Seasonal conditions during autumn were hotter and drier than average in cropping regions in New South Wales, particularly in the central west and northern regions. It was the State's warmest autumn on record and this is the second consecutive drier than average start to the winter cropping season in most northern cropping regions. There was record low May rainfall or the lowest May rainfall for at least 20 years in many cropping areas. With no significant rainfall in May, and the outlook for below average winter rainfall, area planted in these regions is forecast to fall considerably in 2018–19.
As a result of the unfavourable seasonal conditions during autumn, lower layer soil moisture is below average in most cropping areas in New South Wales. This means sufficient and timely winter rainfall will be vital for crop development in these areas.
According to the latest three-month rainfall outlook (June to August), issued by the Bureau of Meteorology on 31 May 2018, winter rainfall is likely to be below average in cropping areas in New South Wales. There is more than an 80 per cent chance of a lower than average June rainfall in cropping areas in southern and western New South Wales. If this outlook is realised and any rainfall is not timely, winter crop prospects in these regions will deteriorate.
The total area planted to winter crops in New South Wales is forecast to fall 13 per cent in 2018–19 to 4.8 million hectares. Forecast falls in area planted to wheat, canola and chickpeas are expected to be partially offset by a forecast increase in the area planted to barley. Total winter crop production is forecast to rise to 8.3 million tonnes, 23 per cent below the ten year average to 2016–17.
Although total winter crop production is forecast to increase in 2018–19 in New South Wales, the 2017–18 winter cropping season was generally very unfavourable from start to finish. May to October rainfall was below to very much below average, many crops in the north-west had already failed by the end of winter and many crops in the central west cropping region suffered from lack of spring rainfall. Additionally, there were frost events in late August and early spring that adversely affected crop development in many regions. As a result yields in most regions were estimated to be significantly below average.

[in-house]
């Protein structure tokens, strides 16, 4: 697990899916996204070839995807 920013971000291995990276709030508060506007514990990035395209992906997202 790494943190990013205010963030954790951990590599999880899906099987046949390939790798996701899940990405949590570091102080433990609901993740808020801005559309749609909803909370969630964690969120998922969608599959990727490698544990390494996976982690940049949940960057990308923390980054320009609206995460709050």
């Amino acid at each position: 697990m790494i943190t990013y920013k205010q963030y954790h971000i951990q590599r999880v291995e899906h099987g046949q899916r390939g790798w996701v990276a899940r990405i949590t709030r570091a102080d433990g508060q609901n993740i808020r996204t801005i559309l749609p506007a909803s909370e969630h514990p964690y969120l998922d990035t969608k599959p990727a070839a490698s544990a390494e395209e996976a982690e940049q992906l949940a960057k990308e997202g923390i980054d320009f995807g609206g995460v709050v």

Although the outlook for 2018–19 winter rainfall is currently unfavourable, it is still very early in the 2018–19 season and below average winter rainfall that is timely may be sufficient to lift yields from last year. Average yields are currently forecast to be around 10 per cent below average but if rainfall is insufficient or poorly timed, crop prospects in New South Wales would likely deteriorate further.
The area planted to wheat is forecast to fall by 10 per cent in 2018–19 to 2.8 million hectares. Although wheat can be planted until the end of June in parts of New South Wales, rainfall in the next few weeks will be critical for planting intentions to be realised. In southern New South Wales prospects for wheat crops are currently better than in central and northern areas. At this stage yields are forecast to be around 10 per cent below average but this assumes there will be sufficient rainfall in June. Production is forecast at 5.3 million tonnes.
The area planted to barley is forecast to increase by 8 per cent in 2018–19 to 850,000 hectares, which reflects expected higher returns from growing cereal crops compared to oilseeds and pulses and the drier than average autumn. Production is forecast to increase by 33 per cent to 1.6 million tonnes, reflecting an increase in the area planted and a forecast increase in average yield compared to the poor yielding 2017–18 barley crop.
The area planted to canola is forecast to decrease by 23 per cent in 2018–19 to 500,000 hectares, reflecting a combination of the very dry start to the season, higher expected returns for cereal crops and rotational constraints. At this early stage, average yields are forecast to increase from the very low yields of last year but are forecast to be 10 per cent below average, resulting in a 3 per cent fall in canola production in 2018–19 to 600,000 tonnes.
The area planted to chickpeas is forecast to fall by 52 per cent in 2018–19 to around 215,000 hectares. The fall reflects lower expected returns from chickpeas relative to cereal crops and rotational constraints following three consecutive years of significant increases in the area planted. Production is forecast to fall by 33 per cent in 2018–19 to 241,000 tonnes.
Table 6 Winter crop forecasts, New South Wales, 2018−19
|Crop||Area||Yield||Production||Area change||Prod. change|
Note: Yields are based on area planted.
Total summer crop production in New South Wales is estimated to have fallen marginally in 2017–18 to around 2.3 million tonnes.
Grain sorghum production is estimated to have increased by 11 per cent in 2017–18 to 430,000 tonnes. Despite the increase from the very low level of production in 2016–17, grain sorghum production was well below initial expectations because of the very hot and dry summer cropping season.
Cotton production is estimated to have increased by 22 per cent to 700,000 tonnes of lint and around 990,000 tonnes of seed, largely reflecting a rise in the average yield of irrigated cotton. Area planted to cotton is estimated to have fallen by 16 per cent to 310,000 hectares in 2017–18.
Rice production is estimated to have fallen by 22 per cent in 2017–18 to 630,000 tonnes because of a fall in planted area. Seasonal conditions were generally favourable and yields are estimated to have slightly exceeded the ten year average.
Table 7 Summer crop estimates, New South Wales, 2017−18
|Crop||Area||Yield||Production||Area change||Prod. change |
Note: Yields are based on area planted, except cotton which is based on area harvested.